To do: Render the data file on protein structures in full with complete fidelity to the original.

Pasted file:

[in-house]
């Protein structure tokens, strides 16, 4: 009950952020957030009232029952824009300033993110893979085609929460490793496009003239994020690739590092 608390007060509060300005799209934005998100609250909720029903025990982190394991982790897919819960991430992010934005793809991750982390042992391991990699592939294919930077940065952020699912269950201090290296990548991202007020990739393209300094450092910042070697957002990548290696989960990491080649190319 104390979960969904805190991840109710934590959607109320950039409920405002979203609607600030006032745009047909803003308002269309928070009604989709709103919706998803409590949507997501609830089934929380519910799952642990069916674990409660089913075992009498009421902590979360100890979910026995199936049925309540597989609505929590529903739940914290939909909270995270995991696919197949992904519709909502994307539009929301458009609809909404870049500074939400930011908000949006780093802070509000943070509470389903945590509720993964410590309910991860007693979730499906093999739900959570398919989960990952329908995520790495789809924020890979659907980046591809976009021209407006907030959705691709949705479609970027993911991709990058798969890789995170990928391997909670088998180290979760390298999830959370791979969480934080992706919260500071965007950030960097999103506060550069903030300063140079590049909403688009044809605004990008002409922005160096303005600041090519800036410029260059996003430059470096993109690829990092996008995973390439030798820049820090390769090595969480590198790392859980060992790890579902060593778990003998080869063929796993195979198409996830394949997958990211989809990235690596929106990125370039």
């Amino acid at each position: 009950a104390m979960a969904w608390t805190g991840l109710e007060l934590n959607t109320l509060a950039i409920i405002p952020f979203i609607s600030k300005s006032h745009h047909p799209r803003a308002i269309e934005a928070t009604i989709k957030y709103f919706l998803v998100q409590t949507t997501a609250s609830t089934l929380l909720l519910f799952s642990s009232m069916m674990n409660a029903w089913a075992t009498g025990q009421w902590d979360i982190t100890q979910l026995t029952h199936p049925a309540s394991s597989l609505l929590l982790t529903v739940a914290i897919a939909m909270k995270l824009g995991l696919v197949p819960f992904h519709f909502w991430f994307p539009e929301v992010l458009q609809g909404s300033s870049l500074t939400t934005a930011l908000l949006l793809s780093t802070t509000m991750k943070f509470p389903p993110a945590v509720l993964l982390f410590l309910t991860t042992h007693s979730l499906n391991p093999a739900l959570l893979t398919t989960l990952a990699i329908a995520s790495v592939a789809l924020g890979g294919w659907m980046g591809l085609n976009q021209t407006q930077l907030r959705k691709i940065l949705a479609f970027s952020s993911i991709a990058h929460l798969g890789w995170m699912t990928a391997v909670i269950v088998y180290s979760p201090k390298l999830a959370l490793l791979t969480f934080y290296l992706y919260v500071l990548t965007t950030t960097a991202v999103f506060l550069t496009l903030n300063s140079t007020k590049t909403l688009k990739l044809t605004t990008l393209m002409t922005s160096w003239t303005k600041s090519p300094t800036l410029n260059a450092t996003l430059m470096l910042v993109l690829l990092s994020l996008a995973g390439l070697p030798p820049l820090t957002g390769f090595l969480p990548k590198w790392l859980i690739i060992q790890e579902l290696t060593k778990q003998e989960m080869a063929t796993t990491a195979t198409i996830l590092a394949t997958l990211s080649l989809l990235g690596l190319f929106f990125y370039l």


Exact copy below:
[in-house]
């Protein structure tokens, strides 16, 4: 009950952020957030009232029952824009300033993110893979085609929460490793496009003239994020690739590092 608390007060509060300005799209934005998100609250909720029903025990982190394991982790897919819960991430992010934005793809991750982390042992391991990699592939294919930077940065952020699912269950201090290296990548991202007020990739393209300094450092910042070697957002990548290696989960990491080649190319 104390979960969904805190991840109710934590959607109320950039409920405002979203609607600030006032745009047909803003308002269309928070009604989709709103919706998803409590949507997501609830089934929380519910799952642990069916674990409660089913075992009498009421902590979360100890979910026995199936049925309540597989609505929590529903739940914290939909909270995270995991696919197949992904519709909502994307539009929301458009609809909404870049500074939400930011908000949006780093802070509000943070509470389903945590509720993964410590309910991860007693979730499906093999739900959570398919989960990952329908995520790495789809924020890979659907980046591809976009021209407006907030959705691709949705479609970027993911991709990058798969890789995170990928391997909670088998180290979760390298999830959370791979969480934080992706919260500071965007950030960097999103506060550069903030300063140079590049909403688009044809605004990008002409922005160096303005600041090519800036410029260059996003430059470096993109690829990092996008995973390439030798820049820090390769090595969480590198790392859980060992790890579902060593778990003998080869063929796993195979198409996830394949997958990211989809990235690596929106990125370039």
């Amino acid at each position: 009950a104390m979960a969904w608390t805190g991840l109710e007060l934590n959607t109320l509060a950039i409920i405002p952020f979203i609607s600030k300005s006032h745009h047909p799209r803003a308002i269309e934005a928070t009604i989709k957030y709103f919706l998803v998100q409590t949507t997501a609250s609830t089934l929380l909720l519910f799952s642990s009232m069916m674990n409660a029903w089913a075992t009498g025990q009421w902590d979360i982190t100890q979910l026995t029952h199936p049925a309540s394991s597989l609505l929590l982790t529903v739940a914290i897919a939909m909270k995270l824009g995991l696919v197949p819960f992904h519709f909502w991430f994307p539009e929301v992010l458009q609809g909404s300033s870049l500074t939400t934005a930011l908000l949006l793809s780093t802070t509000m991750k943070f509470p389903p993110a945590v509720l993964l982390f410590l309910t991860t042992h007693s979730l499906n391991p093999a739900l959570l893979t398919t989960l990952a990699i329908a995520s790495v592939a789809l924020g890979g294919w659907m980046g591809l085609n976009q021209t407006q930077l907030r959705k691709i940065l949705a479609f970027s952020s993911i991709a990058h929460l798969g890789w995170m699912t990928a391997v909670i269950v088998y180290s979760p201090k390298l999830a959370l490793l791979t969480f934080y290296l992706y919260v500071l990548t965007t950030t960097a991202v999103f506060l550069t496009l903030n300063s140079t007020k590049t909403l688009k990739l044809t605004t990008l393209m002409t922005s160096w003239t303005k600041s090519p300094t800036l410029n260059a450092t996003l430059m470096l910042v993109l690829l990092s994020l996008a995973g390439l070697p030798p820049l820090t957002g390769f090595l969480p990548k590198w790392l859980i690739i060992q790890e579902l290696t060593k778990q003998e989960m080869a063929t796993t990491a195979t198409i996830l590092a394949t997958l990211s080649l989809l990235g690596l190319f929106f990125y370039l």